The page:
I also wondered if we might need to grind chia seeds, since flax seeds require grinding. Does grinding chia make it more bioavailable?
“Not really,” Dr. Coates replied. With flax you have to grind it, because it has a hard seed coat. Chia doesn’t, so you don’t need to grind it.
I persisted. It seems to me that the chia is more palatable when I grind it. So is there any reason not to?
“No, there is definitely no reason not to, except for the hassle of doing it,” he answered. “Grinding will not hurt anything, and if in fact you do grind it, the nice thing is that it has natural anti-oxidants so it won’t go rancid like flax.”
What about cooking? I broiled ground chia on my bison burger last night. Does cooking destroy anything of the chia?
Again, that is not really a problem, Dr. Coates replied. “Whether ground or whole there is no detrimental effects. Of course, the higher the heat there will be some destruction, but not a lot. I think it is slightly better to add it at the table.
"Now, if you cook with chia oil, it isn’t stable, because the antioxidants are in the seed and the seed coat,” he says. So don’t use chia oil for cooking, he adds, just as you wouldn’t use flax oil for cooking, because both of them will oxidize.
Then, I asked Dr. Coates what his take on Salba was. A company in Toronto, Ontario, Canada, has begun to promote it heavily.
I told him that I just ran across an article by Vladmir Vuksan and his associates about Salba. The article is “Supplementation of Conventional Therapy With the Novel Grain Salba (Salvia hispanica L.) Improves Major and Emerging Cardiovascular Risk Factors in Type 2 Diabetes: Results of a randomized controlled trial,” in Diabetes Care, November 2007, pp. 2804-2810.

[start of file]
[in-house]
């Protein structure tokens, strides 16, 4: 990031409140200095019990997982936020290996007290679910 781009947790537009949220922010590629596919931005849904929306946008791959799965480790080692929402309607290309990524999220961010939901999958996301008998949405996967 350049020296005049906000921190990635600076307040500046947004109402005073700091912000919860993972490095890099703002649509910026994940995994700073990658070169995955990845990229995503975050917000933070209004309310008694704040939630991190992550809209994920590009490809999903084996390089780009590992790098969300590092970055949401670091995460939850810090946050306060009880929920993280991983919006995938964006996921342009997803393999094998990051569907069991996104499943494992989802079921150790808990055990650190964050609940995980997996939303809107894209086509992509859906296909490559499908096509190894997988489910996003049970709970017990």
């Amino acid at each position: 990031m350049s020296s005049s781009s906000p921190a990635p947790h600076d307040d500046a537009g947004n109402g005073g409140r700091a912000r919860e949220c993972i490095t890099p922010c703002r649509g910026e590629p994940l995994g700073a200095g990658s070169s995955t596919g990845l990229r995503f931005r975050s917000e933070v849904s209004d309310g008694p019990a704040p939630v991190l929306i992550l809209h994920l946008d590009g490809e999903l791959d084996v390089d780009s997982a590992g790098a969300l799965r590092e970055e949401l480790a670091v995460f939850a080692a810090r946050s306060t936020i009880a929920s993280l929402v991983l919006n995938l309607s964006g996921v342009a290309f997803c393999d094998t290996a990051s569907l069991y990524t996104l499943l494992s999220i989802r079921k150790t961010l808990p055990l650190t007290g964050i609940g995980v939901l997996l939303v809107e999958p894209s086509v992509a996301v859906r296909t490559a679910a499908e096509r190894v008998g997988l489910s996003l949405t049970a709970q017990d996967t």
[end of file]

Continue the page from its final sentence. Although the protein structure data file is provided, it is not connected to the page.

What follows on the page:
“It’s a joke,” Dr. Coates replied forcefully. “Salba is just the white chia. You can go to our website where we compare white versus black chia.”
Then, what about organic chia? I told him that I ran across a source of chia that purports to be certified organic.
Dr. Coates replied point blank, “There is no certified organic chia. That is another falsehood. But the chia is never sprayed with pesticides because insects never bother it. So there are never any chemicals on the outside of the seed. It is harvested with combines mechanically and it is mechanically cleaned. We don’t irradiate it; we don’t do anything to it. It is natural.”
Then, I said that I heard that you can take too much fish oil and I wondered if you could take too much chia.
“You can OD on fish oil and algae oil,” Dr. Coates replied. But there are no know restrictions or limitations on chia. You can eat a cup a day. You cannot OD on ALA. Your body takes the ALA and converts it to fish oil.”
But doesn’t ALA convert to fish oil with less bioavailability than the fish oil itself?
“There is a big argument about how much ALA gets converted,” Dr. Coates replied. “Your body is going to convert what you need rather than converting extra. So you are going to convert differently from what I am going to convert. That’s why nothing has come out about what percentage is converted.”